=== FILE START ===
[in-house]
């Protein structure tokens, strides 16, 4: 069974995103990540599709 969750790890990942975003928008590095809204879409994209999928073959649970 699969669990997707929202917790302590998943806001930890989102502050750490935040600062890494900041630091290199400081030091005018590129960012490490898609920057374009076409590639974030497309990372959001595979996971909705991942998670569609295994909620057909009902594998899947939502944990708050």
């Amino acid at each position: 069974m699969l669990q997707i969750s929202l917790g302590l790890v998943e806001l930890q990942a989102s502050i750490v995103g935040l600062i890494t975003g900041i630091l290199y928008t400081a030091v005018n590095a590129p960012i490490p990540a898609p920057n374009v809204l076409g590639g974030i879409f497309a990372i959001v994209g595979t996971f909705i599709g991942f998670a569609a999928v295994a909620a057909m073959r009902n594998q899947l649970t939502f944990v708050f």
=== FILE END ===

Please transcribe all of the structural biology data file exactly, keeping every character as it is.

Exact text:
[in-house]
């Protein structure tokens, strides 16, 4: 069974995103990540599709 969750790890990942975003928008590095809204879409994209999928073959649970 699969669990997707929202917790302590998943806001930890989102502050750490935040600062890494900041630091290199400081030091005018590129960012490490898609920057374009076409590639974030497309990372959001595979996971909705991942998670569609295994909620057909009902594998899947939502944990708050």
């Amino acid at each position: 069974m699969l669990q997707i969750s929202l917790g302590l790890v998943e806001l930890q990942a989102s502050i750490v995103g935040l600062i890494t975003g900041i630091l290199y928008t400081a030091v005018n590095a590129p960012i490490p990540a898609p920057n374009v809204l076409g590639g974030i879409f497309a990372i959001v994209g595979t996971f909705i599709g991942f998670a569609a999928v295994a909620a057909m073959r009902n594998q899947l649970t939502f944990v708050f």